MSC Therapy Shows Improvements in Open-Label Extension Trial for Patients With Multiple Sclerosis


Among 15 tested patients, who received at least 2 IT injections of the MSC therapy, improvements of between 5% and 18% in 25 feet walking were observed.

This article previously appeared on our sister site, NeurologyLive™.

A mesenchymal stem cell (MSC) therapy consisting of autologous MSCs has demonstrated significant beneficial effects on cognition and on objective biomarkers of neuroinflammation and neurodegeneration in patients with progressive multiple sclerosis (MS).1 The interim analysis, from an open-label extension trial, was presented at 2023 MSMilan, the 9th Joint ECTRIMS-ACTRIMS meeting, held October 11–13, in Milan, Italy.

Among 15 tested patients, who received at least 2 intrathecal (IT) injections of the MSC therapy, improvements of between 5% and 18% in 25 feet walking were observed. It was additionally noted that, after 3 MSC injections received over the course of 1 year, the average standard score of 4 cognitive tests taken by patients improved from 0.11 at baseline to 0.33. Furthermore, for 13 of 22 patients who received at least 1 MSC injection, improvements in Symbol Digit Modalities Test (SDMT) scores were observed. Improvements of more than 4 degrees in SDMT in 3 consecutive tests over the course of 1 year were seen in 6 of 17 treated patients were also noted.

The primary focus of this analysis was to evaluate the effect of repeated MSC transplantations on cognition in patients with progressive MS. Lead author, Petrou Panayiota, MD, senior neurologist, Unit of Neuroimmunology and Multiple Sclerosis Center and The Agnes-Ginges Center for Neurogenetics at Hadassah University Hospital in Jerusalem, Israel, and colleagues also looked at objective serum biomarkers of neuroinflammation and neurodegeneration, specifically neurofilament light chain (NfL) and glial fibrillary acidic protein (GFAP), with the MSC therapy.

Patients with either secondary progressive MS or primary progressive MS who participated in the previous phase 2 double-blind clinical trial (NCT02166021) for the MSC therapy were eligible to participate in the study, and 48 were enrolled. At baseline, patients' conditions were assessed with the SDMT, California Verbal Learning Test, Brief Visuospatial Memory Test, and Controlled Oral Word Association Test. After the first administration of the therapy, patients' conditions were again assessed with these 4 tests at 4 to 5 time points. Simultaneously, Quanterix technology (SIMOA) was also used to measure the patients' serum NfL and GFAP levels.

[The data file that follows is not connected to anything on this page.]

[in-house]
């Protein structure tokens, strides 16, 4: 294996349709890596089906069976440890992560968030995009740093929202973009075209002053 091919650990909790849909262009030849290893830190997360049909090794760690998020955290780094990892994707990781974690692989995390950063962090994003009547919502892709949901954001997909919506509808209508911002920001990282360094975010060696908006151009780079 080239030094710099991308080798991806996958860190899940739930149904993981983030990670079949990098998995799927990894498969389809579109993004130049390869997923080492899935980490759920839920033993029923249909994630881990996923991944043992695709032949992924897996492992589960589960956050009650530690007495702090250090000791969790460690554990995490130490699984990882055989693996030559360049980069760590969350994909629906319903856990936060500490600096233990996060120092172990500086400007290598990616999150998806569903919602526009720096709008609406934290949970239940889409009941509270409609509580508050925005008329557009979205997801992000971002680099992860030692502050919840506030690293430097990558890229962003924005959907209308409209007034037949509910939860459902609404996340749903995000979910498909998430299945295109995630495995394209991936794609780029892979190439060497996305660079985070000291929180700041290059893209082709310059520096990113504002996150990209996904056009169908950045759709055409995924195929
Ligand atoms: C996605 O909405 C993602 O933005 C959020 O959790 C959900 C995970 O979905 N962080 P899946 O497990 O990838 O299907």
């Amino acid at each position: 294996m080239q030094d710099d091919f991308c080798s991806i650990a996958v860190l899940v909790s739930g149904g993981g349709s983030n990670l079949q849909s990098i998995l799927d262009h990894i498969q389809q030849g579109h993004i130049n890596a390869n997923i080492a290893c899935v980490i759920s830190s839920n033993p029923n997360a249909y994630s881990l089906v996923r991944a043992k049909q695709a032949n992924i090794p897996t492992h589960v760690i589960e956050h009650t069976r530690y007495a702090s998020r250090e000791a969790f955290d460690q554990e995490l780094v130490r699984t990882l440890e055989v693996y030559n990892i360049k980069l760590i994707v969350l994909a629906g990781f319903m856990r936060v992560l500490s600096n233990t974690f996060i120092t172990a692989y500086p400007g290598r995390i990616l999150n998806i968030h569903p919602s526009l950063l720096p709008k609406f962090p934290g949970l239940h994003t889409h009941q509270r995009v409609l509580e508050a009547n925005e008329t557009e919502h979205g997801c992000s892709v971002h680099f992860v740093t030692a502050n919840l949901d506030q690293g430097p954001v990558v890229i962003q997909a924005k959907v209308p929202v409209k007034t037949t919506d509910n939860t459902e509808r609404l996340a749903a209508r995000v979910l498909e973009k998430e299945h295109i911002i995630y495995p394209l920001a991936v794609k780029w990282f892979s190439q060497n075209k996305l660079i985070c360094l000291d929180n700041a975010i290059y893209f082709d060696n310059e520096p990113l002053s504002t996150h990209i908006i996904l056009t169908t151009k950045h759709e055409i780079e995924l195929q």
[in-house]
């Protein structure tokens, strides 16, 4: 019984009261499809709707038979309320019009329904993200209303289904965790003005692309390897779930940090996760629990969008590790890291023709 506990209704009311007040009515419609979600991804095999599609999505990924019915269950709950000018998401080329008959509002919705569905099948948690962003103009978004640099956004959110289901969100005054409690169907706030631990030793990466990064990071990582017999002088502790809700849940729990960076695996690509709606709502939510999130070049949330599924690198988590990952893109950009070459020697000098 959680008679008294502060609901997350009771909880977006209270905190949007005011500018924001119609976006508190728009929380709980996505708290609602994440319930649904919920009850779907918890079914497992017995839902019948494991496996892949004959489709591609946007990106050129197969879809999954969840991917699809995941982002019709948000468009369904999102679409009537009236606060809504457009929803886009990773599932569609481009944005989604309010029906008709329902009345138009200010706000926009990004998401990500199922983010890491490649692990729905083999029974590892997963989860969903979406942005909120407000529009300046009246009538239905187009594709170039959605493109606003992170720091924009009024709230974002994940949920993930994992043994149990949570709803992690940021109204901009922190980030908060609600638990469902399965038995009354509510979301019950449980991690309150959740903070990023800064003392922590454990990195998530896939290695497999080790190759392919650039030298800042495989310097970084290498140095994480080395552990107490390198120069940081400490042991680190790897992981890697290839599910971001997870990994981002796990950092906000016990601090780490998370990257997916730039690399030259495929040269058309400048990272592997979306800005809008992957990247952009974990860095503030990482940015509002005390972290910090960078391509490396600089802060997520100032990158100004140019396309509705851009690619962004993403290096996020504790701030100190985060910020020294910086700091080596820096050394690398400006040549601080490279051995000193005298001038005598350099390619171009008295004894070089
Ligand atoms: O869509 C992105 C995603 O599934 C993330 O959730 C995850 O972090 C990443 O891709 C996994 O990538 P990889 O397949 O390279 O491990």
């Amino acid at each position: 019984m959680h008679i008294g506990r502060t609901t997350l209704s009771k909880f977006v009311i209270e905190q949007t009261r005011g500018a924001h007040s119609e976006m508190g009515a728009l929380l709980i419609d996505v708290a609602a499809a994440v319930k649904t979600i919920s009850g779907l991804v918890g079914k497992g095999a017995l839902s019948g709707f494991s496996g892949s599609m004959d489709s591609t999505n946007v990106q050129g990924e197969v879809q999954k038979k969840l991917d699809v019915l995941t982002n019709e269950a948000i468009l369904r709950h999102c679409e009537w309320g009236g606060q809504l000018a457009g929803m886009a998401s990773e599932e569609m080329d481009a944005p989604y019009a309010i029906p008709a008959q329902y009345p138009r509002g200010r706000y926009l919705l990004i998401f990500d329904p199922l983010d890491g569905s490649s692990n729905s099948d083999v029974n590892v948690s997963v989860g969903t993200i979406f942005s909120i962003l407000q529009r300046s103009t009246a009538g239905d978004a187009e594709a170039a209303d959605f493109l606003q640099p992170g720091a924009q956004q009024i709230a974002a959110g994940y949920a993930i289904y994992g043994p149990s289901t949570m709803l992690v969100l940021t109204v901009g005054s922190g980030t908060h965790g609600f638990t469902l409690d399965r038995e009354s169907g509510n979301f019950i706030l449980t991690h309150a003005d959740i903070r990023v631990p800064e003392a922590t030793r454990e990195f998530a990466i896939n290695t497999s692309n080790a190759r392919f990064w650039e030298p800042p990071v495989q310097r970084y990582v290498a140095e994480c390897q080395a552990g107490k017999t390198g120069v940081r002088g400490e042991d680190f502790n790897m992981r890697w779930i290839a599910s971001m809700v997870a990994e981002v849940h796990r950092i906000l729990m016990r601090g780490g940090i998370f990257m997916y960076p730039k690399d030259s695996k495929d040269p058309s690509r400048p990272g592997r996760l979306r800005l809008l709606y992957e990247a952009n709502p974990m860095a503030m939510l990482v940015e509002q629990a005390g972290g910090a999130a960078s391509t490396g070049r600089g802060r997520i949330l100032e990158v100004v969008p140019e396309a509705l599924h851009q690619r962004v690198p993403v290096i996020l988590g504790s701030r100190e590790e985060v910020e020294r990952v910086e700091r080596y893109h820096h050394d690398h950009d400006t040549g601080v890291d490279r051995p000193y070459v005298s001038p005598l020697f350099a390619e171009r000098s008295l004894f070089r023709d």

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Among available data, 17 patients were treated with at least 2 intrathecal injections of MSC between 3 and 6 months apart, and 12 patients received 3 MSC injections. For treated patients, NfL levels reduced from a mean of 15.7 pmol/ml at baseline to 12.8 pmol/ml during the post-treatment year while GFAP levels also reduced from 191.4 pmol/ml at baseline to 155.4 pmol/ml.

In the previous double-blind randomized study conducted by Petrou and colleagues, IT injection of autologous bone marrow derived MSC showed robust clinical and radiological effects in patients with active and progressive MS.2 Enrolled patients had evidence of either clinical worsening or activity during the previous year between 2015 and 2018 and were randomized into 3 groups: IT or intravenous (IV) autologous MSCs (1×106/kg) or sham injections.

After 6 months, half of the patients from the MSC-IT and MSC-IV groups were retreated with MSCs, and the other half with sham injections. Patients initially assigned to sham treatment were divided into 2 subgroups and treated with either MSC-IT or MSC-IV. After 14 months of the study, investigators did not observe any serious treatment-related safety adverse events. Significantly fewer patients experienced treatment failure in the MSC-IT and MSC-IV groups compared with those in the sham-treated group (6.7%, 9.7%, and 41.9%, respectively, P = .0003 and P = .0008).

During the 1-year follow-up, 58.6% and 40.6% of patients treated with MSC-IT and MSC-IV, respectively, had no evidence of disease activity compared with 9.7% in the sham-treated group (P < .0001 and P < .0048, respectively). In addition, the MSC-IT transplantation induced additional benefits on the relapse rate, on the monthly changes of the T2 lesion load on MRI, and on the timed 25-foot walking test, 9-hole peg test, optical coherence tomography, functional MRI and cognitive tests. Overall, treatment with MSCs was well-tolerated and induced short-term beneficial effects, especially in the patients with active disease. Notably, the IT administration was more efficacious than the intravenous in several parameters of the disease.

1. Panayiota P, Kassis I, Yaghmour NE, et al. effects of repeated autologous mesenchymal stem cells transplantation on cognition and serum biomarkers in progressive multiple sclerosis: interim analysis of an open label extension trial. Presented at: 2023 MSMilan; October 11-12; Milan, Italy. Abstract P377.
2. Petrou P, Kassis I, Levin N, et al. Beneficial effects of autologous mesenchymal stem cell transplantation in active progressive multiple sclerosis. Brain. 2020;143(12):3574-3588. doi:10.1093/brain/awaa333
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